December 13, 2006

"Horrified to be Indian"

Letter to the Editor about ApocalyptoThese kind of media reinforce destructive stereotypes that mainstream doesn't even have the eyes to recognize and that Native people, like it or not, conscious of it or not, like my friend, internalize. She argued that what’s more important than chosing not to see a movie are programs like language revitalization; and I argued that yes that is extremely important in reclaiming our identity but we also need to take an extra leap and reclaim our own thoughts, images, and ideas about what it means to be Indian.

A Native child who is being tutored or re-taught their language still has to deal with a world that does not consider Indians as people. Will a film like this make him proud to be Indian, horrified to be Indian, embarrassed to be Indian? How much more work will Native artists need to do to ameliorate the reinforced dehumanizing affect in the mainstream that this film likely will have? The most destructive force in Indian communities today is that internalized self-hatred. We all have experienced it. "Are you Indian enough?" Maybe your skin is too dark, or maybe it's too light, or maybe you’re too smart. This is just one example of it. And then there’s Sherman Alexie’s resonating saying that you can only be an Indian if you ever wished you weren’t an Indian.


Rob said...

Some info about Alexie from The Harm of Native Stereotyping: Facts and Evidence:

On the reservation, he and others would play cowboys and Indians because they were American, too, he says. Watching Westerns, he would root for John Wayne, he adds.

"I distinctly remember doing that because I didn't recognize those Indians; I wasn't those Indians; I wasn't running around in a loincloth. I wasn't vicious. I wasn't some sociopath with war paint." Alexie says.

--Interview with Sherman Alexie,, 3/20/01

Rob said...

Like "data," "media" is transitioning from a plural noun to a singular collective noun. I use it this way and don't find it objectionable.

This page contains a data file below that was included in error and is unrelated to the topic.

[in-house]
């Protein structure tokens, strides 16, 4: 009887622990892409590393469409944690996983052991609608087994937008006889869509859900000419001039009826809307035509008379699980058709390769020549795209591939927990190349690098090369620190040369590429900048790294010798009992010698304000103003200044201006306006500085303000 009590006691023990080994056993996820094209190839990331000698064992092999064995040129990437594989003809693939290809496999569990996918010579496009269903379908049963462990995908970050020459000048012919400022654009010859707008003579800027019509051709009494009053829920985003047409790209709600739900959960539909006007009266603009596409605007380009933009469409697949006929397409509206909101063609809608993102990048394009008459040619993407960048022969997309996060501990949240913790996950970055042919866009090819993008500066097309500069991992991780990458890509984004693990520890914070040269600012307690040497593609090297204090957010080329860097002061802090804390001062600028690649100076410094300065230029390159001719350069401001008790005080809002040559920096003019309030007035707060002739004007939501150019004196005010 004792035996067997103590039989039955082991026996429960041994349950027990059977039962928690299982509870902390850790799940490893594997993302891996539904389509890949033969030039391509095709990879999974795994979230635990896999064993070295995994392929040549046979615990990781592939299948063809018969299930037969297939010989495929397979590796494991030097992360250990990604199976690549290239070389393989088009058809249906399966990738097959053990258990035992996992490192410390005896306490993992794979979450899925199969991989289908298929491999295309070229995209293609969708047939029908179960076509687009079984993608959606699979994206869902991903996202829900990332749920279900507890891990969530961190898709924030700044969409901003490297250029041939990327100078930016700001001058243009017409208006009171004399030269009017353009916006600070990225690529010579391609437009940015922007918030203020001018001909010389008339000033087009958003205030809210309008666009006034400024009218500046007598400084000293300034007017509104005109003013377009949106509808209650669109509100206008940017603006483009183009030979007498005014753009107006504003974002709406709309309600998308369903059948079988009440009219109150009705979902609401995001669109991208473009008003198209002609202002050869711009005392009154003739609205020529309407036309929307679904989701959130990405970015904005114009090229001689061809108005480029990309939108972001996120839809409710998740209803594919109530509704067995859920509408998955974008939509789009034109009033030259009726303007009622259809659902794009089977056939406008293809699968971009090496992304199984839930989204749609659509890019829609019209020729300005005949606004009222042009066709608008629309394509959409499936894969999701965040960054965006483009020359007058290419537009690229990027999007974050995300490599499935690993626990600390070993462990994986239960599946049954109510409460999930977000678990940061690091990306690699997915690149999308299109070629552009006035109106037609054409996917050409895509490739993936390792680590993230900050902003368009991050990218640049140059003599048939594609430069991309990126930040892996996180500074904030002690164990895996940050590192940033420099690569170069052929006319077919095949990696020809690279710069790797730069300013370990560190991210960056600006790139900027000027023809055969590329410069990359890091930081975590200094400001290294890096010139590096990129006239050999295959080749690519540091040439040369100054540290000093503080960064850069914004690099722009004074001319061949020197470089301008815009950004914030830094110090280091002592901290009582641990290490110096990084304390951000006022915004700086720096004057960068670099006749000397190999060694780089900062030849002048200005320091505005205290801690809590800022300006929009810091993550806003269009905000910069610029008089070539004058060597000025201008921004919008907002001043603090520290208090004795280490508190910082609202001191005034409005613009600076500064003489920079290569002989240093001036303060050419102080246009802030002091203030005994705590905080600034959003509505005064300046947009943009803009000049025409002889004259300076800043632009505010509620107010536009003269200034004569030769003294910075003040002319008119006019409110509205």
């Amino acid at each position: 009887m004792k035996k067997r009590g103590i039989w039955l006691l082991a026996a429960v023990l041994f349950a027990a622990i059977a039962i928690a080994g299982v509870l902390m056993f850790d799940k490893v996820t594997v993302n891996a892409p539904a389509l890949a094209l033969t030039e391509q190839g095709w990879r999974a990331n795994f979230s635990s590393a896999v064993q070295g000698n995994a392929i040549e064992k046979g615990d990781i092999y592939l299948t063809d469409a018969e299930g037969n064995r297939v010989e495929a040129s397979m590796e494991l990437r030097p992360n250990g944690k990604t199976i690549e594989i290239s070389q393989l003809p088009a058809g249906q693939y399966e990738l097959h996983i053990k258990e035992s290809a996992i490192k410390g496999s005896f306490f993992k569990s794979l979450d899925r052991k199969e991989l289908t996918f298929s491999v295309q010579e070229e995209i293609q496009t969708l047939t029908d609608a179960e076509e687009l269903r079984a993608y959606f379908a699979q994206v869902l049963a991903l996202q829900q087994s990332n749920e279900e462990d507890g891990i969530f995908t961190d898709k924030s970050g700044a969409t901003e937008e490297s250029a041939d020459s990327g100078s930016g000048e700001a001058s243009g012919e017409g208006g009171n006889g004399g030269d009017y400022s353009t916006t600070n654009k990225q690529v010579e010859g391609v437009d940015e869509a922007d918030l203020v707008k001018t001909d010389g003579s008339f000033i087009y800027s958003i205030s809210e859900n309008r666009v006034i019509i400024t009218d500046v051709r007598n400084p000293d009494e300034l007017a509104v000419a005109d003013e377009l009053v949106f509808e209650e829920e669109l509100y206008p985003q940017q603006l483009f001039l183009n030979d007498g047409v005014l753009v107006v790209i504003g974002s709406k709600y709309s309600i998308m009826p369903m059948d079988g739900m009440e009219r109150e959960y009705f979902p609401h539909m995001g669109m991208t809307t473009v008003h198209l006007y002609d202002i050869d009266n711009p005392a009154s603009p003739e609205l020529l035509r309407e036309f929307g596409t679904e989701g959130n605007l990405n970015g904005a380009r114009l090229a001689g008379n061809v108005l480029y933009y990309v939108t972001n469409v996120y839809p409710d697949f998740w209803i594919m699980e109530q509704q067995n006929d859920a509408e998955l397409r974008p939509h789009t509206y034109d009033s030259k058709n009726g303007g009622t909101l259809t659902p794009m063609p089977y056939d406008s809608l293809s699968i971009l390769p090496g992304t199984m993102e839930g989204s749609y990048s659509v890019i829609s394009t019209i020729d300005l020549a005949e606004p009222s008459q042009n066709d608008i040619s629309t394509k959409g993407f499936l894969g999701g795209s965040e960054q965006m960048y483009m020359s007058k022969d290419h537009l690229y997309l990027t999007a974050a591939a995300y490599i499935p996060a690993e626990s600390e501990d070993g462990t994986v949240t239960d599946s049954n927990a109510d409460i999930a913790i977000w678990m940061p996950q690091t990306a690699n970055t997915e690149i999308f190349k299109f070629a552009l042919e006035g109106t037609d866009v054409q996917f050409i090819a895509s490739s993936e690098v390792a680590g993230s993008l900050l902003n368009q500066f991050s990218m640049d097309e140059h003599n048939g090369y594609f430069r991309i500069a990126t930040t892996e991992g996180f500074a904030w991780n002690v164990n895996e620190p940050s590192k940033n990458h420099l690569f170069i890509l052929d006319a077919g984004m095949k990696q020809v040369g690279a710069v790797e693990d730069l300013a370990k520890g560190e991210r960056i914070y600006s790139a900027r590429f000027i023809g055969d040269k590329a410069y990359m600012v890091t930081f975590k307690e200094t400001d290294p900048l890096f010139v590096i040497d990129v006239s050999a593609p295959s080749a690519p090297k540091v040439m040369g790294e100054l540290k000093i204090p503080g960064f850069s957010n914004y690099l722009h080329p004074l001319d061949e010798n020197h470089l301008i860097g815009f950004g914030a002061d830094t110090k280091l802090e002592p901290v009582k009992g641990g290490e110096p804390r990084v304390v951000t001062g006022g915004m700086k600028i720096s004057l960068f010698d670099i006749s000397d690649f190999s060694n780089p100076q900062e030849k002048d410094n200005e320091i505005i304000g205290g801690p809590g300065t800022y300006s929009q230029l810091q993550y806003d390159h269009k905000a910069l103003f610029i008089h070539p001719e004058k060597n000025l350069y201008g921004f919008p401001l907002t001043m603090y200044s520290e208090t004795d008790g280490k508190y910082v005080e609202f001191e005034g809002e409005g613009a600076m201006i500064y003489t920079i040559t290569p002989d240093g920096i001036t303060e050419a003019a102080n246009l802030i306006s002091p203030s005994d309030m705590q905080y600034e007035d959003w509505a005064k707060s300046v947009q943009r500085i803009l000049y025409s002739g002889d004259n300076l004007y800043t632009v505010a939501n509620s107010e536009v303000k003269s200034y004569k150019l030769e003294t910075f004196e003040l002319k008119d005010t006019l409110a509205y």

Usage note: Media, like data, is the plural form of a word borrowed directly from Latin. The singular, medium, early developed the meaning “an intervening agency, means, or instrument” and was first applied to newspapers two centuries ago. In the 1920s media began to appear as a singular collective noun, sometimes with the plural medias. This singular use is now common in the fields of mass communication and advertising, but it is not frequently found outside them: The media is (or are) not antibusiness.

Rob said...

I'm not sure if stereotypes evolve, but our collective understanding of them does. For instance, about 99.9% of the population used to think Indians were savages. Now maybe only half or 2/3 of the population think that.

Languages evolve. Correct is what the majority of speakers says is correct. For instance, "gay" now means "homosexual" more than it means "cheerful."

I quoted the current dictionary definition of "decimate": to destroy a great number or proportion of. E.g., "The tsunami decimated 3/4 of the buildings along the beach." This definition isn't even in question any more; it's the standard one.

I also quoted a current usage note on "media." Here's another one:

Many careful writers insist that the words data and media are Latin plurals and must, therefore, be used as plural words. The singular Latin forms of these words, however, are seldom used: datum as a single bit of information or medium as a single means of communication. Many authorities nowadays approve sentences like

My data is lost.


The media is out to get the President.

Even textbooks in computer science are beginning to use "data" as a singular.